The debate is not unique to Canada. Dr. Wayne Martino and Dr. Maria Pallotta-Chiarolli cited numerous research studies from the UK and Australia that reviewed the impact male teachers have on boys. Australia’s ultra-conservative federal government reacted in a knee-jerk way: it went so far as to change the country’s constitution so that it could offer scholarships just for men. This extreme measure has had a negligible impact. Other policies designed to give preference to men applying for teaching jobs have also been failures. There are no simple answers.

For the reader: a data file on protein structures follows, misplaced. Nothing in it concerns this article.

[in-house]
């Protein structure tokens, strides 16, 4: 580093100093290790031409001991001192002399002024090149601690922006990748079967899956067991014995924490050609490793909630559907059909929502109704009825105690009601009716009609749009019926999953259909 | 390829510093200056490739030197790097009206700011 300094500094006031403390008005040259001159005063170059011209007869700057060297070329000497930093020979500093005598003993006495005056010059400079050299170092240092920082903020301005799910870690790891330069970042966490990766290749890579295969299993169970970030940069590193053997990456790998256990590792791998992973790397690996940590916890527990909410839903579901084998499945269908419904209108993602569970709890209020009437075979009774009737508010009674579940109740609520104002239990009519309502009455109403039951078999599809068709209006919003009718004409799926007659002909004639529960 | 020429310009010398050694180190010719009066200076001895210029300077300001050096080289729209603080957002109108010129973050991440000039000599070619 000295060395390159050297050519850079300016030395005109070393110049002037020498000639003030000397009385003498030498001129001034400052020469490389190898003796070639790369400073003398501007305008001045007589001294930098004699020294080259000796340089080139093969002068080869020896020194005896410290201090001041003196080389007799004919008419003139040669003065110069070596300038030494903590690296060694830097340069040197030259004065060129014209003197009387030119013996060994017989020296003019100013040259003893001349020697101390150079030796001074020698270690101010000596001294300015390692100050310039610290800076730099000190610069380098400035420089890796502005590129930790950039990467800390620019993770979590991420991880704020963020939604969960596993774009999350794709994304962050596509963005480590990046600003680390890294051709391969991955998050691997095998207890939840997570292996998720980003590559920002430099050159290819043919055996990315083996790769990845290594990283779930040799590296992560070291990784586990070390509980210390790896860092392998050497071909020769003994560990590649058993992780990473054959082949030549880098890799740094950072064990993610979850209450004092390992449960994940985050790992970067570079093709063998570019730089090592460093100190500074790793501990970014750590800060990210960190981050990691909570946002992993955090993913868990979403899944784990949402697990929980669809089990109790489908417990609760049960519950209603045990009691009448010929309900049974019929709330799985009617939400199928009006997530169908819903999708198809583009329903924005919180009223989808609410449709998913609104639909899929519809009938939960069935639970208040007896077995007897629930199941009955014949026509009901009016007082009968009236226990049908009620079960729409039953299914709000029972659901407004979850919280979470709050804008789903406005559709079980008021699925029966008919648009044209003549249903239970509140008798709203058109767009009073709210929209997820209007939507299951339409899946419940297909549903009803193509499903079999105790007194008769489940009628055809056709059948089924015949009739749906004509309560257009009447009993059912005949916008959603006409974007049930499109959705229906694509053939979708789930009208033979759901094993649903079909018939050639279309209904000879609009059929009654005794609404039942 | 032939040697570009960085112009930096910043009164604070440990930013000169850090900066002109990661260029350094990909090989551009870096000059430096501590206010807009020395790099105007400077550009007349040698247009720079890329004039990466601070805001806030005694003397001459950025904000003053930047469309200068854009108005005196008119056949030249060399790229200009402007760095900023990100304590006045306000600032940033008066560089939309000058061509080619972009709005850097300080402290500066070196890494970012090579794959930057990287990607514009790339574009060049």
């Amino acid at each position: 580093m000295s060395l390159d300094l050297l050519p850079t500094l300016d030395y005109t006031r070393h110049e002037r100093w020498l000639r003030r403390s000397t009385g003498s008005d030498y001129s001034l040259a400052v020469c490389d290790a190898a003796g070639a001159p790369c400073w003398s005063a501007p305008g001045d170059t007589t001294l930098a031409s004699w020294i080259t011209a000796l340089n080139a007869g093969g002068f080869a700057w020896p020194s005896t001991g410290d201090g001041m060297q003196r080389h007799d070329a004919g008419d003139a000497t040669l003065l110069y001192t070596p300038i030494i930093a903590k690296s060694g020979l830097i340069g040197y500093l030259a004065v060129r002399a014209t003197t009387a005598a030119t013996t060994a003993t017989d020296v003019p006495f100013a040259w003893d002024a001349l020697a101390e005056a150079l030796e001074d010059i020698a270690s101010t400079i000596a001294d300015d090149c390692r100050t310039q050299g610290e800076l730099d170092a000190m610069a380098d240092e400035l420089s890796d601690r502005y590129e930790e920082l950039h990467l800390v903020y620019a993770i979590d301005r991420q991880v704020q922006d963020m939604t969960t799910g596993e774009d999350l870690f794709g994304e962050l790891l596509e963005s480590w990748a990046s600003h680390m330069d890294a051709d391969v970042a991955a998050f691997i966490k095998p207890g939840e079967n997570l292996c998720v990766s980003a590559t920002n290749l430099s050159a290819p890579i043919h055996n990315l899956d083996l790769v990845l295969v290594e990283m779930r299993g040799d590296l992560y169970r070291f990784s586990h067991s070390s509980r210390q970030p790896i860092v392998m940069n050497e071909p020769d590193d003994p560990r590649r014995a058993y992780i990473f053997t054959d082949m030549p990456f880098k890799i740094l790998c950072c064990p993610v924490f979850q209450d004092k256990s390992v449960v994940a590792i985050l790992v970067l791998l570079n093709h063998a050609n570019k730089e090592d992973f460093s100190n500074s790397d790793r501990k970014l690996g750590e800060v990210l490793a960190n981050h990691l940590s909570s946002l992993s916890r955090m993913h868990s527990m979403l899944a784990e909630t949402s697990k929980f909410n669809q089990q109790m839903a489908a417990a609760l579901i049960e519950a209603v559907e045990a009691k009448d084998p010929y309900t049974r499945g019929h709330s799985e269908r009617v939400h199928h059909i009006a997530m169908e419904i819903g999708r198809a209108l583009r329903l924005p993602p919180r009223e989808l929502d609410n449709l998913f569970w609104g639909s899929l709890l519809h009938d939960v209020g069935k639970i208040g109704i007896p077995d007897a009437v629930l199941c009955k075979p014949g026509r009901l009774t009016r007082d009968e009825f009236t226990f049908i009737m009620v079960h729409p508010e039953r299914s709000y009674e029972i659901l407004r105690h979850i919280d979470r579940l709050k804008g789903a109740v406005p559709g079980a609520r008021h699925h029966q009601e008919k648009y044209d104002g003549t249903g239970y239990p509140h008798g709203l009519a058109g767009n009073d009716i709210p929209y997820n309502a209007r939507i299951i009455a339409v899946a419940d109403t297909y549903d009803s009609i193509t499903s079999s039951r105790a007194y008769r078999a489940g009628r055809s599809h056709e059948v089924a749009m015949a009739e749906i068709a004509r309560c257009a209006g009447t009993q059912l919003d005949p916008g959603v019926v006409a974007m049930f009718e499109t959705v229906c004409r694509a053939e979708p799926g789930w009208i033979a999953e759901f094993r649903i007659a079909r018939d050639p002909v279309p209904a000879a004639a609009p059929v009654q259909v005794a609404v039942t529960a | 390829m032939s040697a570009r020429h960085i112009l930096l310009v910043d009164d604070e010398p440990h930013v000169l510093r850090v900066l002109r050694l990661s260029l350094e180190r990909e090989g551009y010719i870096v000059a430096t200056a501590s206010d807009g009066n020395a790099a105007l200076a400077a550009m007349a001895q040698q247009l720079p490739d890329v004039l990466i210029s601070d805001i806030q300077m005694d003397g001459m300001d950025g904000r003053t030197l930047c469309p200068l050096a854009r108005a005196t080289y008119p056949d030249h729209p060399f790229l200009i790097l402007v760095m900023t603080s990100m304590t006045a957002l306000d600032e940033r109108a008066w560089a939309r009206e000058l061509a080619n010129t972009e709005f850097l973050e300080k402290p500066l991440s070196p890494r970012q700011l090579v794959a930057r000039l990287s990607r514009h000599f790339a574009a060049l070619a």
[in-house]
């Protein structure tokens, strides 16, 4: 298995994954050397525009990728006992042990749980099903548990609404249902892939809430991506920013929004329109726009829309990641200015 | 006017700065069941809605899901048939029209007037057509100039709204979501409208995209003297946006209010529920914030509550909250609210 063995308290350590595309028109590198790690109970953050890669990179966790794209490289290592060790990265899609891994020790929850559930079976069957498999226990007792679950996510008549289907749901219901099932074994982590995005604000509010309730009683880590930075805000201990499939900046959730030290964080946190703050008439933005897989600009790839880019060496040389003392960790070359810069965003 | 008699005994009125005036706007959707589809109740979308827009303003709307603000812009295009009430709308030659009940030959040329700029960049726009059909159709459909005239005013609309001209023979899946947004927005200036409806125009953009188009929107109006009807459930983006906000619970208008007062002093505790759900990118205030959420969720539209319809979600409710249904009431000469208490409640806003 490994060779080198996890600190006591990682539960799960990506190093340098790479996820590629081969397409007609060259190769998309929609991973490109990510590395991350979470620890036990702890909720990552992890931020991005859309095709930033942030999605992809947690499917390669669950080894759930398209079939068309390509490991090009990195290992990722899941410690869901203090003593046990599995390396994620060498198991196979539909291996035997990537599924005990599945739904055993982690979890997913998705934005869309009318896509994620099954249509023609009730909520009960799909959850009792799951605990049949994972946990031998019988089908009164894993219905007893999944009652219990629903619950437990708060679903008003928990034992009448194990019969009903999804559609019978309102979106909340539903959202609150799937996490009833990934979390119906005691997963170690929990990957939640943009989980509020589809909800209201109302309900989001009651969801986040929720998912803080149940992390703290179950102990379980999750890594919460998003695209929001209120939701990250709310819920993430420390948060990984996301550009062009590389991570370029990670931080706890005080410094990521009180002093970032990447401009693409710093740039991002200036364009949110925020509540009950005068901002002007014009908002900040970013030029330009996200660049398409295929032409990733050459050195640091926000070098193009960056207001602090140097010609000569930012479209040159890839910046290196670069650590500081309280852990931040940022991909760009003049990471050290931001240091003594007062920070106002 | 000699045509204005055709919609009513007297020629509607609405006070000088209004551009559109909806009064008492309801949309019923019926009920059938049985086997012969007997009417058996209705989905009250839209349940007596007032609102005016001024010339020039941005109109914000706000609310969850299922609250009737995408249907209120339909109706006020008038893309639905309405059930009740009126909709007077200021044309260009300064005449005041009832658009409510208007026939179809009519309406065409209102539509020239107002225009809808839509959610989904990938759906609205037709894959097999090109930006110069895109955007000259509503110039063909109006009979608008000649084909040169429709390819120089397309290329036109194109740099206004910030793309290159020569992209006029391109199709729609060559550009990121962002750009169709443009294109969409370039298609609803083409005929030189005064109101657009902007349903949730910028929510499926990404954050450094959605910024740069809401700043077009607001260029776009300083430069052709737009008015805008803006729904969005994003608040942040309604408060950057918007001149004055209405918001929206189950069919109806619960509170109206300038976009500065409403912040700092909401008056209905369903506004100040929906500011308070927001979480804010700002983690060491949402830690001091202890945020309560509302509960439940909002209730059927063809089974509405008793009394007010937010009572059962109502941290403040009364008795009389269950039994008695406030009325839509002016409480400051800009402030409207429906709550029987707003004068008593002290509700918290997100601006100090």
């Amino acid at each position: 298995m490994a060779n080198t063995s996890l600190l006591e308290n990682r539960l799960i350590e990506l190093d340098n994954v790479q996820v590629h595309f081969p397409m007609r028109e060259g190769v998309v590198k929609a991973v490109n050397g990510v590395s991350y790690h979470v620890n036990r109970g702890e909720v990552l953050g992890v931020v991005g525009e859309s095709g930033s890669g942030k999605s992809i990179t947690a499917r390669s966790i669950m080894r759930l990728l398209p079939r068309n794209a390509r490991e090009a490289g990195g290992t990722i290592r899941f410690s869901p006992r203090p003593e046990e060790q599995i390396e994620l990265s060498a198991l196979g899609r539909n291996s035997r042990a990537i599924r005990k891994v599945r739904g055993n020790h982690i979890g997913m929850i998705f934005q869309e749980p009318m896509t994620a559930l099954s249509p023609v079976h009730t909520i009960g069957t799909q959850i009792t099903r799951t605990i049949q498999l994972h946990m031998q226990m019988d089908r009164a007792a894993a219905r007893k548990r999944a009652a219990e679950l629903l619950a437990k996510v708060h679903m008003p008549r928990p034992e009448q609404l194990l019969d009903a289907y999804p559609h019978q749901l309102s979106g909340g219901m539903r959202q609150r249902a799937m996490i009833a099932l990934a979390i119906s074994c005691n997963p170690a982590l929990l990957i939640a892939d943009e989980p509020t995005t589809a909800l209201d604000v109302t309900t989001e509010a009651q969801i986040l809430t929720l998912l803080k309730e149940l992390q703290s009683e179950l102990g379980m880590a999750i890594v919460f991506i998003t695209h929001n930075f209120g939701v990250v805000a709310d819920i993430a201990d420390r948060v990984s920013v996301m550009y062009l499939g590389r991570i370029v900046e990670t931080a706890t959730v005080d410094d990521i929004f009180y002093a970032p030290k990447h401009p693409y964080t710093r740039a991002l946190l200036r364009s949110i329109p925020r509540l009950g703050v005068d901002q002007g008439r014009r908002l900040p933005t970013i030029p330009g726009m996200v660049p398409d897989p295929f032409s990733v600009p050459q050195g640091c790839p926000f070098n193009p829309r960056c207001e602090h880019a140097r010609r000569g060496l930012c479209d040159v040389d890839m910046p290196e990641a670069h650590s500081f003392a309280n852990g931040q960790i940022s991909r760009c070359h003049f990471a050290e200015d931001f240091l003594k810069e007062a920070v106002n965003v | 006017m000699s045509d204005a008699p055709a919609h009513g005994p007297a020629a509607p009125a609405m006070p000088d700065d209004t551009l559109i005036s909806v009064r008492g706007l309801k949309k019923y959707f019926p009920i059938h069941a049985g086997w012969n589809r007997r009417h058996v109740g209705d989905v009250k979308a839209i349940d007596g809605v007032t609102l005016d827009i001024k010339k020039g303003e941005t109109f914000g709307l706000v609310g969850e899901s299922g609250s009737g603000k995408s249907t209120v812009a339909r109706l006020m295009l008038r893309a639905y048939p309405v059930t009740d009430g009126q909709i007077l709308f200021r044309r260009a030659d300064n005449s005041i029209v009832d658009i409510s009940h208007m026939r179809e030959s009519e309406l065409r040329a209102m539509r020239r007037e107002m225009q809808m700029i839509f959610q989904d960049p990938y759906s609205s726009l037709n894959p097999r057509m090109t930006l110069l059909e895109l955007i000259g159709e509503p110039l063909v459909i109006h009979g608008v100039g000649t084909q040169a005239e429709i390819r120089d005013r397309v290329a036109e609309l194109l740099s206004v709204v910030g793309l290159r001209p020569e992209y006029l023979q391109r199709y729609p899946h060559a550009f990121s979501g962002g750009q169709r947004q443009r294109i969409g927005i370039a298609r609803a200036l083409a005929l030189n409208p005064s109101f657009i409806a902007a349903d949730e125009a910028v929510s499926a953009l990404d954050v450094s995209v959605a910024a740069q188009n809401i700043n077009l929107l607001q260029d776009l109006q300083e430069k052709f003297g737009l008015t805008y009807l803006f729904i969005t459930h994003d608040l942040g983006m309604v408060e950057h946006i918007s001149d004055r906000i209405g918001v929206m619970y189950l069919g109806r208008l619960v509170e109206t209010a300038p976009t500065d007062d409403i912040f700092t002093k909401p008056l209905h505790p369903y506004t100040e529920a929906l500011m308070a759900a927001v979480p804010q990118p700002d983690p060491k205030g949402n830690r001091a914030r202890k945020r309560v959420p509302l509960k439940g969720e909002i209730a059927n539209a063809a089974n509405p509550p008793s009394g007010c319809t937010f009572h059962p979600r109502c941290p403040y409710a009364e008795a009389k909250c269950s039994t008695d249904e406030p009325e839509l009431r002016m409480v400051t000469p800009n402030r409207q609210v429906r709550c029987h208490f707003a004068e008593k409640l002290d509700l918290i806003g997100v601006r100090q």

During the afternoon, participants were led through facilitated discussions of four key issues: Is this a problem? Why is it a problem? What can be done to address the issue? Who should undertake the solutions?
The discussions were rich and passionate. Recently the ETFO Executive called for an executive/staff task force to review the data collected by the facilitators and to report back to the November executive meeting.
Teachers understand that we are important inﬂuences in children’s lives and that we try to expose our students to positive role models. Unfortunately our impact can’t always be measured. Often it isn’t planned. Yet all teachers have had the experience of a former student sharing with them the effect that they had. It is powerful, it is real, and it is one of the reasons why ETFO believes in a diverse teaching population.